Technical and economic data of renewable heat supply systems for different heat sub-sectors.

Published: 24 September 2019| Version 2 | DOI: 10.17632/v2c93n28rj.2
Volker Lenz, Matthias Jordan


German heat supply market was differentiated into 19 heat sub-sectors with a total number of 49 different heat supply systems with a focus on renewable options including biomass utilization. The data set was created as input data for a numerical modelling of the heat supply between 2015 and 2050 with a special focus on bioenergy utilization and reduction of GHG emissions in the heating sector. For more information about the objectives, the method and results of the modelling see Matthias Jordan, Volker Lenz, Markus Millinger, Katja Oehmichen, Daniela Thrän: Future competitive bioenergy technologies in the German heat sector: Findings from an economic optimization approach. Each heat sub-sector is representing a cluster of buildings or heat utilizations with equal heat demand according to temperature level, nominal power demand, relation between domestic hot water and heating of the building. 14 of the 19 heat sub-sectors deal with the heat provision for buildings. Here, the input data about the standardized average buildings are very detailed and the described heat supply systems are quite detailed and specified. All measures of a centralized heat supply via heating grids are summed up in only one heat sub-sector. Therefore, the description of the market is only very general and the compared technological systems are not very detailed and comparable to real solutions. This sub-market is only used to calculate an overall estimation of the uptake of biomass in this market. Furthermore, the four industrial heat sub-sectors are strongly generalized and the described technological systems are only some possible examples of the variety of possible concepts which allow a rough estimation of the biomass allocation in these markets. For all heat sub-sectors at least one fossil representative technological concept is integrated – in most cases based on gas. This technology is also representing all the other fossil heat supply concepts, i.e. no oil boilers are described. In addition, at least one renewable technology not using biomass is integrated (e.g. heat pump). However, the main focus is on biomass solutions in different systems as full supply technology or as combined solution with other renewables. All systems were pre-selected by experience and pre-calculations according to the sub-sector to avoid too long calculation times for the model. All data sets describe annual efficiencies, live time expectations, investment and installation costs, power demand as well as increasing efficiency and decreasing costs over time. PV systems are sized according to the annual power demand of the utilized heat pumps. According to the total power demand of the building including the heating system a factor is calculated describing the part of the directly used power production. The rest is fed into the grid and afterwards taken from the grid according to the demand of the heat pump. Supplementary material is added in Version 2.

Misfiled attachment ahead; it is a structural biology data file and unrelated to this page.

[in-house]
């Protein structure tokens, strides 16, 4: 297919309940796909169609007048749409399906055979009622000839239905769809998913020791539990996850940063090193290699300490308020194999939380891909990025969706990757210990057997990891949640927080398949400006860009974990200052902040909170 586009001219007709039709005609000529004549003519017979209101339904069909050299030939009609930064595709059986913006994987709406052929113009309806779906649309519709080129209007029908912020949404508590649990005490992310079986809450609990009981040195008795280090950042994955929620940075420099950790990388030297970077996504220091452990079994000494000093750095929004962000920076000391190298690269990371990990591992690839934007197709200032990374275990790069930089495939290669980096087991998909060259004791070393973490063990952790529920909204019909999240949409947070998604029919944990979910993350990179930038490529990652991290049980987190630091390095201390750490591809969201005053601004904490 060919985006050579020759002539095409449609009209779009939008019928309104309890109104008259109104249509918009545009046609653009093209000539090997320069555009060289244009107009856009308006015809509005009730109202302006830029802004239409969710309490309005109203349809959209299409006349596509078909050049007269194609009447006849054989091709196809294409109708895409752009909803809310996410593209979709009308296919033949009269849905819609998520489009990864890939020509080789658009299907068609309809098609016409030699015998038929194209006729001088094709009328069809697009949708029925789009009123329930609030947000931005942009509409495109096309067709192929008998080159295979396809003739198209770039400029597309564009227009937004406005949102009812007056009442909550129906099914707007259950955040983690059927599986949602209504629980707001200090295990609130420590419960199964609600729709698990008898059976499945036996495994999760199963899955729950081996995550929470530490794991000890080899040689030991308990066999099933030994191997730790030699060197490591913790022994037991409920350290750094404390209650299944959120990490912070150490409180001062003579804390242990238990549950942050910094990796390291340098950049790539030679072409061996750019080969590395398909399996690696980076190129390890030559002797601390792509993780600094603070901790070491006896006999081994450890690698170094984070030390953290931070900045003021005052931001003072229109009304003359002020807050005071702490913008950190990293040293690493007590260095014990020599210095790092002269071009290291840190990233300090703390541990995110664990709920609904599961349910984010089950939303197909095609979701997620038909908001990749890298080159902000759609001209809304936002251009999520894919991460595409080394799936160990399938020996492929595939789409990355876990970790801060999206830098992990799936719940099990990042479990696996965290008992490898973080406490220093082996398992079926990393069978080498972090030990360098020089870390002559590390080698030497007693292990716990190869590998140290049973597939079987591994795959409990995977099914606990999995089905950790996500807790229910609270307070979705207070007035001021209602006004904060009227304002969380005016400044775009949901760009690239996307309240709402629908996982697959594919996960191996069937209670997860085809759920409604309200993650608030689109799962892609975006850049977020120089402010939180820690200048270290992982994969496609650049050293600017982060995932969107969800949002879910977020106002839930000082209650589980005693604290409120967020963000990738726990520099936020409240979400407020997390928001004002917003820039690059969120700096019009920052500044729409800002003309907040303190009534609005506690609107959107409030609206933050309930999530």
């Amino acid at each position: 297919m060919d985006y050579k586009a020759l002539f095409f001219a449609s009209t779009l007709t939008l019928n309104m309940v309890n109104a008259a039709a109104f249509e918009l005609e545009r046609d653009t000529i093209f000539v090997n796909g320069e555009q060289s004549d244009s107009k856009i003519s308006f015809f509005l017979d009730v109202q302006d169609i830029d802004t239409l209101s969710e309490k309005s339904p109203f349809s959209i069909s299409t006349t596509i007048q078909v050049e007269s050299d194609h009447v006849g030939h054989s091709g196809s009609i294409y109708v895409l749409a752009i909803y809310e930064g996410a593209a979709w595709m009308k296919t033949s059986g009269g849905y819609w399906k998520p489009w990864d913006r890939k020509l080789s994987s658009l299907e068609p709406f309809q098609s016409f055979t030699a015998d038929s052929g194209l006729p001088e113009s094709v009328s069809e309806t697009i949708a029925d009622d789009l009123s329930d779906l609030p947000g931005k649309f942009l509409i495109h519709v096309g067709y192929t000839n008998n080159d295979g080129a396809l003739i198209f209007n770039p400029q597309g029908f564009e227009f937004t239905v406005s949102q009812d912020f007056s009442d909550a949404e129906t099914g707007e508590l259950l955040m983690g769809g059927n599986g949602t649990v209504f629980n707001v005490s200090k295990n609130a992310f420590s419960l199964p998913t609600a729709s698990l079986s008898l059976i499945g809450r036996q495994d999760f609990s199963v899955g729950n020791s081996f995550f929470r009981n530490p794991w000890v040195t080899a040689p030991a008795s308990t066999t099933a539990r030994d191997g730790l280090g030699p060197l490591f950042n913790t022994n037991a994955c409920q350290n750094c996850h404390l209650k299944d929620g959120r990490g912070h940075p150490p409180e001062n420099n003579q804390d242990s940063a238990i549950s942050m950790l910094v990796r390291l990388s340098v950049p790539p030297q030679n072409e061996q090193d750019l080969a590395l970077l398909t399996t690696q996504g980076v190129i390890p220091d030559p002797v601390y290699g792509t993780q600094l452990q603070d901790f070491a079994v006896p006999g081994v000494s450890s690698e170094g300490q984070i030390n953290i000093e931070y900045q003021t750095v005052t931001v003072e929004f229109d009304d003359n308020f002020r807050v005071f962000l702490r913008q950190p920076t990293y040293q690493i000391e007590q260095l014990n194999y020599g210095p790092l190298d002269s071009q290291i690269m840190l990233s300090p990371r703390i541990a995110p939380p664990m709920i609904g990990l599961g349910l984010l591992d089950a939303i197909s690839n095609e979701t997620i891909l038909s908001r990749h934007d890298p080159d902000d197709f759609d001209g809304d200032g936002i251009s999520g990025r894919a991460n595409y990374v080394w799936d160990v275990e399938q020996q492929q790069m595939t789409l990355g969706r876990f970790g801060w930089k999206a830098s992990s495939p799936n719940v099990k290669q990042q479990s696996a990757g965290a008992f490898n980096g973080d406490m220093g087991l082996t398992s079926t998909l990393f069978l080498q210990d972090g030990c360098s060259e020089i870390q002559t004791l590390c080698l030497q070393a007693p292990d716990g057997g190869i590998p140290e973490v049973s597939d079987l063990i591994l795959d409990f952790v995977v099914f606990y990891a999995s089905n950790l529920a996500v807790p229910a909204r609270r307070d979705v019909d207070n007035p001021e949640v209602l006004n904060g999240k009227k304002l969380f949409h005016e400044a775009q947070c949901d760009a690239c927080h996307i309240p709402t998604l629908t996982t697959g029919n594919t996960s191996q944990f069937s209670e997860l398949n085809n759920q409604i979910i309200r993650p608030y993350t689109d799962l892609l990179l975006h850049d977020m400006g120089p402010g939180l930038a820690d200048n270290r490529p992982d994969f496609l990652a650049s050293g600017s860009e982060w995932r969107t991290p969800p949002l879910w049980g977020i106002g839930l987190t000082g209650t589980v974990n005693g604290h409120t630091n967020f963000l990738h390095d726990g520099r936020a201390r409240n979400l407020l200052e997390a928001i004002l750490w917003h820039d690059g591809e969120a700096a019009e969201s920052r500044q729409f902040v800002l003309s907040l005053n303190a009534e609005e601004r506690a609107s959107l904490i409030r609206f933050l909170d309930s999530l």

Steps to reproduce

Data is created by a market review of products, own experiences in research projects and experiences from other projects with descriptions of fitting technologies. Status of the data is 2018, with some technologies showing very rapid changes in the market. Therefore, some of the data could very quickly lose their relevance. Data are average values with sometimes quite large value areas on the market depending on producer and technological specifications. It is attempted to have corresponding price and technological data for the different technologies with the same basic year.


Deutsches Biomasseforschungszentrum gGmbH, Helmholtz-Zentrum fur Umweltforschung UFZ


Bioenergy, Technical-Economic Modeling